Writing a good Pyrex extension module still takes a bit of effort because not only does it require (a little) familiarity with C, but also with Pyrex’s brand of Python-mixed-with C. One big advantage of Pyrex-generated extension modules is that they are easy to distribute using distutils. In summary, Pyrex is a very capable tool for either gluing C-code or generating an extension module quickly and should not be over-looked. It is especially useful for people that can’t or won’t write C-code or Fortran code. But, if you are already able to write simple subroutines in C or Fortran, then I would use one of the other approaches such as f2py (for Fortran), ctypes (for C shared- libraries), or weave (for inline C-code).


Ctypes is a python extension module (downloaded separately for Python <2.5 and included with Python 2.5) that allows you to call an arbitrary function in a shared library directly from Python. This approach allows you to interface with C-code directly from Python. This opens up an enormous number of libraries for use from Python. The drawback, however, is that coding mistakes can lead to ugly program crashes very easily (just as can happen in C) because there is little type or bounds checking done on the parameters. This is especially true when array data is passed in as a pointer to a raw memory location. The responsibility is then on you that the subroutine will not access memory outside the actual array area. But, if you don’t mind living a little dangerously ctypes can be an effective tool for quickly taking advantage of a large shared library (or writing extended functionality in your own shared library).

Because the ctypes approach exposes a raw interface to the compiled code it is not always tolerant of user mistakes. Robust use of the ctypes module typically involves an additional layer of Python code in order to check the data types and array bounds of objects passed to the underlying subroutine. This additional layer of checking (not to mention the conversion from ctypes objects to C-data-types that ctypes itself performs), will make the interface slower than a hand-written extension-module interface. However, this overhead should be neglible if the C-routine being called is doing any significant amount of work. If you are a great Python programmer with weak C-skills, ctypes is an easy way to write a useful interface to a (shared) library of compiled code.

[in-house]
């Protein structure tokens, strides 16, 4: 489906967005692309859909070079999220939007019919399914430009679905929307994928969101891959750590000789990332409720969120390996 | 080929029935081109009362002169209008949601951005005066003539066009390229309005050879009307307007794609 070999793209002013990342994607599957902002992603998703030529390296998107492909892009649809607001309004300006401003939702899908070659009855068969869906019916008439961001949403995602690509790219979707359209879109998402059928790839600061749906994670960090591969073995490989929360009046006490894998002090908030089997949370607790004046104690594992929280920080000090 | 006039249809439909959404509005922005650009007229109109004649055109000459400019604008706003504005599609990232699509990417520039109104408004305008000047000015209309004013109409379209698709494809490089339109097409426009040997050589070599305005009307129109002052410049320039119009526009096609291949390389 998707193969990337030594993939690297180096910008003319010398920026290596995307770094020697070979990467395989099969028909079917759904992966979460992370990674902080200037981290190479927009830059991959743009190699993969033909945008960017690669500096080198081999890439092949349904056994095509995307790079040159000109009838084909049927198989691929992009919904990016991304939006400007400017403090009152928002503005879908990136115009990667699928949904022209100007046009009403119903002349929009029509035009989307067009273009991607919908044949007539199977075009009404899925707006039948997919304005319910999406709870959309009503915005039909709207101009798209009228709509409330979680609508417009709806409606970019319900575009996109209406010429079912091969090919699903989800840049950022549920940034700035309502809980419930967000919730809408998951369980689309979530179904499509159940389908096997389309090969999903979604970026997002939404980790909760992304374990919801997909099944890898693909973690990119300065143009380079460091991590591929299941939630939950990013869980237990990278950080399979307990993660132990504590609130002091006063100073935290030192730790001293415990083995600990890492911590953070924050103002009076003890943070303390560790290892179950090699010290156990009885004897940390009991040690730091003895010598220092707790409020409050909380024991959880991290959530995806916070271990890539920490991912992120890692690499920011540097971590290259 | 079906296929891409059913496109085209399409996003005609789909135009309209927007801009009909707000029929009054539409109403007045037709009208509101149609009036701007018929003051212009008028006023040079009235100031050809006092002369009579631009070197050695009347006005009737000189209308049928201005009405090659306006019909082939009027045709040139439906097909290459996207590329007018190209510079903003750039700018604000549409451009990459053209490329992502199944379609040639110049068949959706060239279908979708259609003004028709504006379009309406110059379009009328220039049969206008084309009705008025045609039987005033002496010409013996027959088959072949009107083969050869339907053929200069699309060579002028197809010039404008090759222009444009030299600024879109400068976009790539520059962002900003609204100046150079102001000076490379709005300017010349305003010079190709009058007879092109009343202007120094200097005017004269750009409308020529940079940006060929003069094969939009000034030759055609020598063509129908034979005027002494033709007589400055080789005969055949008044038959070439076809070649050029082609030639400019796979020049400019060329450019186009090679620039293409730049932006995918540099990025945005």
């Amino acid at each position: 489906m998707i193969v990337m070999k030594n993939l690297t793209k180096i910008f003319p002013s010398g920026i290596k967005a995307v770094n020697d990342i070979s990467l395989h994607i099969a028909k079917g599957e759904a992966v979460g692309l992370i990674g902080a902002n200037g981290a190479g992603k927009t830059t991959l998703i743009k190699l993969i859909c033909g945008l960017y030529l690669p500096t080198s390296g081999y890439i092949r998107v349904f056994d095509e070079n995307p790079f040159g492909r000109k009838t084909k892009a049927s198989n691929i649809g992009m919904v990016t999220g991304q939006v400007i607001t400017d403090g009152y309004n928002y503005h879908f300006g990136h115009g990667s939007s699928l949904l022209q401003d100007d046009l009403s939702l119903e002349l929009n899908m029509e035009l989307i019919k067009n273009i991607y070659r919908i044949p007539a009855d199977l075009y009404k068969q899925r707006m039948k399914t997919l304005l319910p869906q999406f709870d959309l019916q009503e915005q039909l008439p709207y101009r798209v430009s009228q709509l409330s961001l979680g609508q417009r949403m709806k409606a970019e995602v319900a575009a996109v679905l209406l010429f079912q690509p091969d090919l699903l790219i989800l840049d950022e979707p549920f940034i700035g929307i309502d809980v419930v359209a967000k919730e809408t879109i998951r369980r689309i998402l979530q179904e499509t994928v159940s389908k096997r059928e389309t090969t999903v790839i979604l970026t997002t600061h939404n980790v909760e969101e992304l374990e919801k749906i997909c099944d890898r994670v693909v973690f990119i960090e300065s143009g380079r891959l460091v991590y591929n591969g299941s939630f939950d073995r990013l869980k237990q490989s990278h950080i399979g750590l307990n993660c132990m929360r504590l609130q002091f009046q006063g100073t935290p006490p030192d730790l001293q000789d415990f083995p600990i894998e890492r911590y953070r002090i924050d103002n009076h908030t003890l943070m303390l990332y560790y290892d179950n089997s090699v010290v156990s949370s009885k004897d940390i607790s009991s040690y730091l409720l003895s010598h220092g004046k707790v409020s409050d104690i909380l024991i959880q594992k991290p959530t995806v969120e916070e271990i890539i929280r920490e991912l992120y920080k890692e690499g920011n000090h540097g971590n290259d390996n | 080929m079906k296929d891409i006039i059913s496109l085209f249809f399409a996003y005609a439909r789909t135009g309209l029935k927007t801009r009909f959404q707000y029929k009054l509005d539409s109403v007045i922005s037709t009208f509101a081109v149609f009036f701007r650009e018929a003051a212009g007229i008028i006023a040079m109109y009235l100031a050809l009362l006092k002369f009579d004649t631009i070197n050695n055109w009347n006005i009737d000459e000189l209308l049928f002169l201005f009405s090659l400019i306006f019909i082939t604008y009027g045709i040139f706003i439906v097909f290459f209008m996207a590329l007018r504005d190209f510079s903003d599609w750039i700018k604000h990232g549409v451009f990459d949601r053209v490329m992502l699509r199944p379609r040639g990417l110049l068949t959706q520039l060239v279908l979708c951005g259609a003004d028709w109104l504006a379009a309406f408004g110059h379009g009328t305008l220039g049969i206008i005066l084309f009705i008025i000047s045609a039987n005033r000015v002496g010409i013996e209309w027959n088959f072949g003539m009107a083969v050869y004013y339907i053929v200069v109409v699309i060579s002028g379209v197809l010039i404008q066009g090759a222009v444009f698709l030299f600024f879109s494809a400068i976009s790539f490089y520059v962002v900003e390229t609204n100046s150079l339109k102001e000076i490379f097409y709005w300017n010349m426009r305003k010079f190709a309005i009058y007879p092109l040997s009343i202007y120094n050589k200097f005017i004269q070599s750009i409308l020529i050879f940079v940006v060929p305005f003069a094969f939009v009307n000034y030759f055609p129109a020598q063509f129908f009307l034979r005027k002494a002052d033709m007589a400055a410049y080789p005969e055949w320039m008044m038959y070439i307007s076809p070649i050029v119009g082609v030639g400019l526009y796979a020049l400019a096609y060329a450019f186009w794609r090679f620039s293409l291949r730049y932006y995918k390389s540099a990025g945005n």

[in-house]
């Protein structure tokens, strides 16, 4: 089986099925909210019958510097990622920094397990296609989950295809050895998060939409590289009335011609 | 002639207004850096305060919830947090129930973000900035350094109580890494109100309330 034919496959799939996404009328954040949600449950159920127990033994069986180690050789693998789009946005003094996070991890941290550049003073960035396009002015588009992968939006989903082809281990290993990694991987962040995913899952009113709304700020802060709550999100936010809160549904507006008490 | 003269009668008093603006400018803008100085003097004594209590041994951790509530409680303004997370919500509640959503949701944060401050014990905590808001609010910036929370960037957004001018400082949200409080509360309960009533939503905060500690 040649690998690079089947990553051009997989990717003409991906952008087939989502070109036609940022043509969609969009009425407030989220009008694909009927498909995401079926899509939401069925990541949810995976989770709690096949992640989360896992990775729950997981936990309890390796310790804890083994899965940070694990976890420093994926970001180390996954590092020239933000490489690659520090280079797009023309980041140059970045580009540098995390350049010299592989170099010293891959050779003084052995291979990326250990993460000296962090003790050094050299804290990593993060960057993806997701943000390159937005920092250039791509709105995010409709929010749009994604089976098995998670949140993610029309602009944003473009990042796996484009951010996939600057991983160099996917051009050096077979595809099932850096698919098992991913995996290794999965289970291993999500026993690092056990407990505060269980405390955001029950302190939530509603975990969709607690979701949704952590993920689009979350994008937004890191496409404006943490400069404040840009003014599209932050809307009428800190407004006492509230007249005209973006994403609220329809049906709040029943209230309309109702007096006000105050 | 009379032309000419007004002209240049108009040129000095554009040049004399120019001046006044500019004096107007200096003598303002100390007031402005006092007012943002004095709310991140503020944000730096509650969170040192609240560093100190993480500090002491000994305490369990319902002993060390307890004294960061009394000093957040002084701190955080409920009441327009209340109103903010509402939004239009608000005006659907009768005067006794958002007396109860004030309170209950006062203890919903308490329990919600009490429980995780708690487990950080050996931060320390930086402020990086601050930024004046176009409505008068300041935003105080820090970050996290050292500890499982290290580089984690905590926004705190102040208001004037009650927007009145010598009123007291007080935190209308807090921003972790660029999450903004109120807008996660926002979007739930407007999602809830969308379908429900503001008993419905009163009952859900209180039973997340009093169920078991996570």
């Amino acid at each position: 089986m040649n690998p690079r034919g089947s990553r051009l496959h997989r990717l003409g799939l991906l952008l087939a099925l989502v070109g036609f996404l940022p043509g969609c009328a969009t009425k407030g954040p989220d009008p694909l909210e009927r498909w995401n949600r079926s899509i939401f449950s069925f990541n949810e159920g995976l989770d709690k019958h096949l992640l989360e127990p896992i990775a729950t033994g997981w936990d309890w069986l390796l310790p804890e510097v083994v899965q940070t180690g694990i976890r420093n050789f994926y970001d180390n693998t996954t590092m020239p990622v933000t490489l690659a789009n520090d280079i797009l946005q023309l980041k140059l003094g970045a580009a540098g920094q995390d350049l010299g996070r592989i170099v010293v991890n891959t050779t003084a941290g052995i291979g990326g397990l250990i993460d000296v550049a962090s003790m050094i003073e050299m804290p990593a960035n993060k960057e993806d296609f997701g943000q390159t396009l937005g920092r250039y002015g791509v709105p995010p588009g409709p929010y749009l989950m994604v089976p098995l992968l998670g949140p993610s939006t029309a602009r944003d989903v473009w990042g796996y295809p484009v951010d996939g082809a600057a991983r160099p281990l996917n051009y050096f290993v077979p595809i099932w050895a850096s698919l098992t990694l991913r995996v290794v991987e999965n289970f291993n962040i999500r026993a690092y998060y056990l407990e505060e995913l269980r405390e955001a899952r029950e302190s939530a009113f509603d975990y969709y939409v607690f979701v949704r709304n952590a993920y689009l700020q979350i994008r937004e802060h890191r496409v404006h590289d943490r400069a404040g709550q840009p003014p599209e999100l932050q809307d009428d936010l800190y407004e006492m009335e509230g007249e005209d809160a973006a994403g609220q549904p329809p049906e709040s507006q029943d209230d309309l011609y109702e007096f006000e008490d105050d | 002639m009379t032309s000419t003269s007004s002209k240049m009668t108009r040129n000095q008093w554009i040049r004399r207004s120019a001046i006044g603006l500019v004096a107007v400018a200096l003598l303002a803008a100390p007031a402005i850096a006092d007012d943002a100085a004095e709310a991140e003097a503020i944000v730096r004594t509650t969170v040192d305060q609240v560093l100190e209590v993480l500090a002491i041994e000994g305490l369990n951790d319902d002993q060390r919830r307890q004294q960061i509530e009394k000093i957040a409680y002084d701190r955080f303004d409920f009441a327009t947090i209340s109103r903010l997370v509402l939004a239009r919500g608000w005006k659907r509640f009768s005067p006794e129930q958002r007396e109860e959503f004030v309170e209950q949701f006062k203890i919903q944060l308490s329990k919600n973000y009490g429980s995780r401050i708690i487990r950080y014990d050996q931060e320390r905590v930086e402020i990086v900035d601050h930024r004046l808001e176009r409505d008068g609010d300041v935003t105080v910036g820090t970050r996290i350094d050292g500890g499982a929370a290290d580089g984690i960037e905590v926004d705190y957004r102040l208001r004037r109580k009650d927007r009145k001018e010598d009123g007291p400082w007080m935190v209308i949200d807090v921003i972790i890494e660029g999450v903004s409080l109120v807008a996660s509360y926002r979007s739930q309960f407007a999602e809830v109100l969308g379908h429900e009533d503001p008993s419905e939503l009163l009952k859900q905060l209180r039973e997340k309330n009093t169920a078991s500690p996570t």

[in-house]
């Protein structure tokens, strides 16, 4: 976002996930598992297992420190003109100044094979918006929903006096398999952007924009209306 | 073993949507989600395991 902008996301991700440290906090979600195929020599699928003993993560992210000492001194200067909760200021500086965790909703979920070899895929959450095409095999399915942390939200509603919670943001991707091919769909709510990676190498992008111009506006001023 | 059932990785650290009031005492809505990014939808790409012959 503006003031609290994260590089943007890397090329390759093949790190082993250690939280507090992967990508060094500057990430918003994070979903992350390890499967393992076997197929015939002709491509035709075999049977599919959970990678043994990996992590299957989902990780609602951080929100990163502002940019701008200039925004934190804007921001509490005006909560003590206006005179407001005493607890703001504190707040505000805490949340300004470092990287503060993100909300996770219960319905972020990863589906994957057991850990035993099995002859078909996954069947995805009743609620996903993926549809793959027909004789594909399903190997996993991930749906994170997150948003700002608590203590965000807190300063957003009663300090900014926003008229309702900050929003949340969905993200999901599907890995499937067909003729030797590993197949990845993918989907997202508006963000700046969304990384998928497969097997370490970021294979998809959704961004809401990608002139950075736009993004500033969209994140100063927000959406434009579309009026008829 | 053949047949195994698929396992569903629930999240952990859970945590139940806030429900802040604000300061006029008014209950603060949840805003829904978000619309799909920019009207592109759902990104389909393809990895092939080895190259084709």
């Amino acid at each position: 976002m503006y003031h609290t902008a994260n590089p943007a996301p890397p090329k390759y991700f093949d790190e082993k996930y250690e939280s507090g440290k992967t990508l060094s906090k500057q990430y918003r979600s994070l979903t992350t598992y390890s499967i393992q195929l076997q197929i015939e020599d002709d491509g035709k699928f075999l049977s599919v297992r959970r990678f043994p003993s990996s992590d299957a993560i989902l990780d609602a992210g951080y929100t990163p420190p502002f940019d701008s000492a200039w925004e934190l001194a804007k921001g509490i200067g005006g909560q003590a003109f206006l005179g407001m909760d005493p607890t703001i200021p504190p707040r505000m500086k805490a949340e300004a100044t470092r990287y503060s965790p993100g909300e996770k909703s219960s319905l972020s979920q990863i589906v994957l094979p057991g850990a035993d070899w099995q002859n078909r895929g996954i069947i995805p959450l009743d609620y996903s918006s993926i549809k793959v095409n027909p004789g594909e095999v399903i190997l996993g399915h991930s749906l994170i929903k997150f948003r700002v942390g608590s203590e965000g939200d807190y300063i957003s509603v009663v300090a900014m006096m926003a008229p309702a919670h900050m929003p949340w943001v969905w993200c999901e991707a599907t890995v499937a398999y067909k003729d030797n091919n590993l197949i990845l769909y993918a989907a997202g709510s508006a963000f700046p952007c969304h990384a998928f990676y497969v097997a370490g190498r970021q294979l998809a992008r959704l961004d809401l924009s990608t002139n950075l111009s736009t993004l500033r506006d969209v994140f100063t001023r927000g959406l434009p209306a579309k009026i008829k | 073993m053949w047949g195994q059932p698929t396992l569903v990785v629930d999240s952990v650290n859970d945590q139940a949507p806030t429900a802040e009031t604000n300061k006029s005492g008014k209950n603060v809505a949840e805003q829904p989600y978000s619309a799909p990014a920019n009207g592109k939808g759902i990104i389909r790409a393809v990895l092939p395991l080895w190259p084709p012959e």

To use c-types you must

  1. Have a shared library.
  2. Load the shared library.
  3. Convert the python objects to ctypes-understood arguments.
  4. Call the function from the library with the ctypes arguments.

Having a shared library

There are several requirements for a shared library that can be used with c-types that are platform specific. This guide assumes you have some familiarity with making a shared library on your system (or simply have a shared library available to you). Items to remember are:

  • A shared library must be compiled in a special way ( e.g. using the -shared flag with gcc).

  • On some platforms (e.g. Windows) , a shared library requires a .def file that specifies the functions to be exported. For example a mylib.def file might contain.

    LIBRARY mylib.dll

    Alternatively, you may be able to use the storage-class specifier __declspec(dllexport) in the C-definition of the function to avoid the need for this .def file.

There is no standard way in Python distutils to create a standard shared library (an extension module is a “special” shared library Python understands) in a cross-platform manner. Thus, a big disadvantage of ctypes at the time of writing this book is that it is difficult to distribute in a cross-platform manner a Python extension that uses c-types and includes your own code which should be compiled as a shared library on the users system.

Loading the shared library

A simple, but robust way to load the shared library is to get the absolute path name and load it using the cdll object of ctypes.:

lib = ctypes.cdll[<full_path_name>]

However, on Windows accessing an attribute of the cdll method will load the first DLL by that name found in the current directory or on the PATH. Loading the absolute path name requires a little finesse for cross-platform work since the extension of shared libraries varies. There is a ctypes.util.find_library utility available that can simplify the process of finding the library to load but it is not foolproof. Complicating matters, different platforms have different default extensions used by shared libraries (e.g. .dll – Windows, .so – Linux, .dylib – Mac OS X). This must also be taken into account if you are using c-types to wrap code that needs to work on several platforms.